Even such a feeble ebb of a film could have coughed up some embers with an appropriately charismatic, magnetic lead. Unfortunately, Charlie Hunnam is effectively the antithesis of any such qualities. If his cross between snoozy murmuring, overcooked pontificating, and absentminded smugness were meant to play as enigmatic, he clearly dropped out of Mumblecore college too early to find a balance skewing anything close to watchable. If anything, Robert Pattinson appears to be practically bursting at the seams to chew scenery as eccentric comic relief with deranged relish - so, naturally, after an encouragingly wild-eyed introduction, he's rendered effectively mute by Gray, his performance as much of a dud as his surroundings. Sienna Miller is similarly too swamped by the script's quicksand of 'frowny, long-suffering wife with absentee husband' cliché to cough up anything resembling a spark of humanity to grab onto. So we're left with Tom Holland, funnelling every ounce of sprightly energy, charisma, and irresistible earnestness into Fawcett's son-with-prodigal-father, heralding the film's only genuine character arc. Try as he might, he's barely in it. It isn't enough.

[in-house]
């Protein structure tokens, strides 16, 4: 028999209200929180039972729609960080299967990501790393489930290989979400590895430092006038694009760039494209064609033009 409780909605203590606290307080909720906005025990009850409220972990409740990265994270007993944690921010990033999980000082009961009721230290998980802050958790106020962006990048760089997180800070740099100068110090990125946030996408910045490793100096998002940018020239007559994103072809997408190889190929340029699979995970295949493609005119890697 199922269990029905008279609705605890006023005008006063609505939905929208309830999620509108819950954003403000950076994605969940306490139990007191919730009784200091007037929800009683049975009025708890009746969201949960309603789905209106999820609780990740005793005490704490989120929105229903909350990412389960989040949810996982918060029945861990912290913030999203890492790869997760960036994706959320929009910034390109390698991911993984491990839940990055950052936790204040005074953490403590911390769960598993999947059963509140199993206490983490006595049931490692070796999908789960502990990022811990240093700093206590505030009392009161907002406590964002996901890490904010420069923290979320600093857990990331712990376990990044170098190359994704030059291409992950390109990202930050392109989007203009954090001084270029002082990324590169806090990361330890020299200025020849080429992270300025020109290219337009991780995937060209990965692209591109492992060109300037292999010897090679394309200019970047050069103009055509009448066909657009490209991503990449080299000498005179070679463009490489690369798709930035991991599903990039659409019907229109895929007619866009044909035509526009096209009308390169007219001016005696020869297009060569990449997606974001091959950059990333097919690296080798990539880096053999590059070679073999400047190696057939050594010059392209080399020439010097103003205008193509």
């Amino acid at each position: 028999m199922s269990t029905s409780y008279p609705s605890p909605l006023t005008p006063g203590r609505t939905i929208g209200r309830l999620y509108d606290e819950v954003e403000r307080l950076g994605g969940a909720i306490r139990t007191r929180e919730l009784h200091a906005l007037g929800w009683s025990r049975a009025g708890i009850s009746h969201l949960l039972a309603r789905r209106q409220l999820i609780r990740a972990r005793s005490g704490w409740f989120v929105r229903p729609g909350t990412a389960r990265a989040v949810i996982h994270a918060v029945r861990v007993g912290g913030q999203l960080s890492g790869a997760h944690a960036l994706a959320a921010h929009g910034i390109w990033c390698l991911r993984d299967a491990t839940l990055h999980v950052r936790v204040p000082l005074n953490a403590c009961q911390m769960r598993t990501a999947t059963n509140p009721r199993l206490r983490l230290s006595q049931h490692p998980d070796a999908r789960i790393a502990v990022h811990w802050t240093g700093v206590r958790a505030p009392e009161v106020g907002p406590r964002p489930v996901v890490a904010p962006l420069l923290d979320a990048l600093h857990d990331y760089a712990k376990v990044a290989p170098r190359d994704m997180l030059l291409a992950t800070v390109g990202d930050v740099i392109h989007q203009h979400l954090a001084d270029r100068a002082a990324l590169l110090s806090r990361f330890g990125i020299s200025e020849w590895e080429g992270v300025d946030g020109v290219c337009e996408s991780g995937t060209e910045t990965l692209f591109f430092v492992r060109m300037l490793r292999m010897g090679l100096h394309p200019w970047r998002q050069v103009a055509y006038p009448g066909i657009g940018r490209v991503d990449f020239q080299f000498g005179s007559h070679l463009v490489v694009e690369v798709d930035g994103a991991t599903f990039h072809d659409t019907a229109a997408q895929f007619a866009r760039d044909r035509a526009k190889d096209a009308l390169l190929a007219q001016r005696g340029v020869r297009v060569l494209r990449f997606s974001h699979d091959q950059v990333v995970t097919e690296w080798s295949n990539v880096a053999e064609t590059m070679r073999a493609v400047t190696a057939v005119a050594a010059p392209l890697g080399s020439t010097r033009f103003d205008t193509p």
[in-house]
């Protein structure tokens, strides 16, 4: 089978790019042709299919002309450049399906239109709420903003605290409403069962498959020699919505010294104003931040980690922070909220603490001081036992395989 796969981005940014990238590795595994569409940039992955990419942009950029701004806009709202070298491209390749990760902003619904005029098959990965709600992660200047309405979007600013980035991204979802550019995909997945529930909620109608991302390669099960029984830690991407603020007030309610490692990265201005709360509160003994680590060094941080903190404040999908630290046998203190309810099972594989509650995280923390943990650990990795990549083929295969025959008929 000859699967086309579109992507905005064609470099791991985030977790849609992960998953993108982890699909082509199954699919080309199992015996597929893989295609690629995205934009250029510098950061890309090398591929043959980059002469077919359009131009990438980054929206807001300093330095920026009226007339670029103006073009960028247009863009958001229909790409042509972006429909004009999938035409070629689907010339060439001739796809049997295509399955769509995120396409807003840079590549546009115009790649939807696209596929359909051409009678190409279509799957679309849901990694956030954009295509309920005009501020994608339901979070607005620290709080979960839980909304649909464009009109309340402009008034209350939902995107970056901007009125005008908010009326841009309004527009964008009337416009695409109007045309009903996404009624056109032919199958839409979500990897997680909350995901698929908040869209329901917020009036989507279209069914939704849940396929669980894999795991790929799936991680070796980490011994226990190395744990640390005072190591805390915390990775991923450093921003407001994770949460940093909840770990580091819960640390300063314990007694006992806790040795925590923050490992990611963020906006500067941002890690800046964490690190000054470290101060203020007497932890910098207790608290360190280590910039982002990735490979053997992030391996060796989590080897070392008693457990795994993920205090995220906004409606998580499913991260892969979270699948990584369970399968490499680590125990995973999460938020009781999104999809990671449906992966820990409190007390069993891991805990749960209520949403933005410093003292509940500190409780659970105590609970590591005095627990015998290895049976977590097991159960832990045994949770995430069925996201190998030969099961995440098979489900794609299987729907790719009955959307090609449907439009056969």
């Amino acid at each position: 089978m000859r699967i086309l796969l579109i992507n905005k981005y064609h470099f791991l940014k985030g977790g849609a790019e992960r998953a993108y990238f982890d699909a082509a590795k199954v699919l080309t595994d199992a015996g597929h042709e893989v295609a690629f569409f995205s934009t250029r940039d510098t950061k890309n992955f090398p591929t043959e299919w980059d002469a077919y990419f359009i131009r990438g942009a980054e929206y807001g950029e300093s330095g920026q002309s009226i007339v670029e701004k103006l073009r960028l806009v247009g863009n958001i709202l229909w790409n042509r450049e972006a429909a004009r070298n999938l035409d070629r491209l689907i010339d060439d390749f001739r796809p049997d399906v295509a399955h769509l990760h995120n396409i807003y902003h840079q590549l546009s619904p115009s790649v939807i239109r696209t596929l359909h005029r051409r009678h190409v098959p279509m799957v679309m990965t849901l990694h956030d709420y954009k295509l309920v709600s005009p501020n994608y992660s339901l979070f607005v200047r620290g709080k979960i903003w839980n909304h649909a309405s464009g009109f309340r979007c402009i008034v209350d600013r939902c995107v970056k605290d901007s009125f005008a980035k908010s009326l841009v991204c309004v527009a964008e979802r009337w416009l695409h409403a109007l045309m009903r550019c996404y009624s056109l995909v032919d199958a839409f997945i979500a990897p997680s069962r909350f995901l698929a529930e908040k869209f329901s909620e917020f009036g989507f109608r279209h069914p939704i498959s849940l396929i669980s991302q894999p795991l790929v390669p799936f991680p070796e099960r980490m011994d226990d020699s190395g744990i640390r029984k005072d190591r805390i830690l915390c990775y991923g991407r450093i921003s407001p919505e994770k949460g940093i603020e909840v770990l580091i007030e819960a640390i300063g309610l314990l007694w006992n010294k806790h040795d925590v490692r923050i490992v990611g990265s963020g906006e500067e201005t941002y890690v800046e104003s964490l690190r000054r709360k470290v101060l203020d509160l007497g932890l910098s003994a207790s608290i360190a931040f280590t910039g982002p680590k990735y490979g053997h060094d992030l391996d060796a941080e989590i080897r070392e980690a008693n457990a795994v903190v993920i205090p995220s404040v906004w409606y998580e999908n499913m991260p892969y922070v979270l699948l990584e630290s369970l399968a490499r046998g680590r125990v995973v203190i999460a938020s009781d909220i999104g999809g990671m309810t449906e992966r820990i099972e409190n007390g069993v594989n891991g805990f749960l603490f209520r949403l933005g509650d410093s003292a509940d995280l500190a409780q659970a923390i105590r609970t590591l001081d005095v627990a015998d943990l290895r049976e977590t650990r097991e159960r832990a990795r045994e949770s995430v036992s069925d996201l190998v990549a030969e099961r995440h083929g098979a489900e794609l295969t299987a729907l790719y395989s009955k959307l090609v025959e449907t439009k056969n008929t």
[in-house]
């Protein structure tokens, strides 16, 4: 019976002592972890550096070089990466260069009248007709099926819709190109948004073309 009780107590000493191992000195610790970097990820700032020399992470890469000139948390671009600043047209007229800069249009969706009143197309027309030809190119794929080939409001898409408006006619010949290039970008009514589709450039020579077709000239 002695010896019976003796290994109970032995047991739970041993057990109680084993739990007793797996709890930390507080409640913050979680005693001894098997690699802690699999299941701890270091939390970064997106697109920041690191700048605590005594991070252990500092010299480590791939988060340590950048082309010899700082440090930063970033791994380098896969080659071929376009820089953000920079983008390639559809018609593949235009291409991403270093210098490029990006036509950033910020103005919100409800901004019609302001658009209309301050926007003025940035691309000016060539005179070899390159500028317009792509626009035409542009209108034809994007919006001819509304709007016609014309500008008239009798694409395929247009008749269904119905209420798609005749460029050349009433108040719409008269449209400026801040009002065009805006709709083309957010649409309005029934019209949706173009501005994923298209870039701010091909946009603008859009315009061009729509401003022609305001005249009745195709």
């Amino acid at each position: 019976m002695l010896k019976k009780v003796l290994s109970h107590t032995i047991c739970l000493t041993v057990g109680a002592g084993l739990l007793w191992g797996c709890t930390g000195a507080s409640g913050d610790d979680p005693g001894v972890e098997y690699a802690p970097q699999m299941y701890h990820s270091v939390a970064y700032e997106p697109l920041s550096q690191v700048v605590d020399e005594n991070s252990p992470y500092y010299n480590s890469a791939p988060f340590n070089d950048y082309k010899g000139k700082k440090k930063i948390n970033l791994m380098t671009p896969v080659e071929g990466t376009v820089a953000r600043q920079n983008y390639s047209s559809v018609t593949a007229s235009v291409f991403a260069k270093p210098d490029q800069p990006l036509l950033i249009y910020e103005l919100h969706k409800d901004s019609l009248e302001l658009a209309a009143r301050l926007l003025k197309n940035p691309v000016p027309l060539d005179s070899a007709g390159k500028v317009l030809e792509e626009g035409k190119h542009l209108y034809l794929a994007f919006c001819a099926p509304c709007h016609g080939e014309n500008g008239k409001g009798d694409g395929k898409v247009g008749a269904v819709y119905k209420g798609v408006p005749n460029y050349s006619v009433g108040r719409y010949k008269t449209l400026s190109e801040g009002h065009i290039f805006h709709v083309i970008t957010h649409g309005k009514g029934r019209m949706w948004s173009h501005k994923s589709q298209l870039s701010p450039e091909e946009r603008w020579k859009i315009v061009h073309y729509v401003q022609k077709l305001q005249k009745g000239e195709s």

Gray's film is not entirely without minor blips of enjoyment: it's well-shot, and makes good use of the beautiful Amazonian scenery (even if it is all dulled by a frustrating grey filter - there's really no need to live up to your namesake literally, James). Add the serene, soothingly ethereal score of Christopher Spelman, and many of Fawcett's jungle walks attain a pleasantly elegiac peacefulness, like a meditative nature walk. It's just a shame that this is the extent of the film's ambitions, as we otherwise see next to nothing of the excitement, mystery, or peril that made the jungle so obsessively captivating for Fawcett, instead making each jungle reprise, instead of bustling with possibility, at most muster a murmur of placid indifference. The Lost City of Z may be benignly, mildly engaging, but, remains overall, like Fawcett, a promising curiosity fated to be buried in the annals of cinema history. So, if that feat of metatextual anticlimax was Gray's aim, he accomplished it masterfully - the only such instance of mastery throughout. Oh - are you still awake? You're doing better than me. Yawn.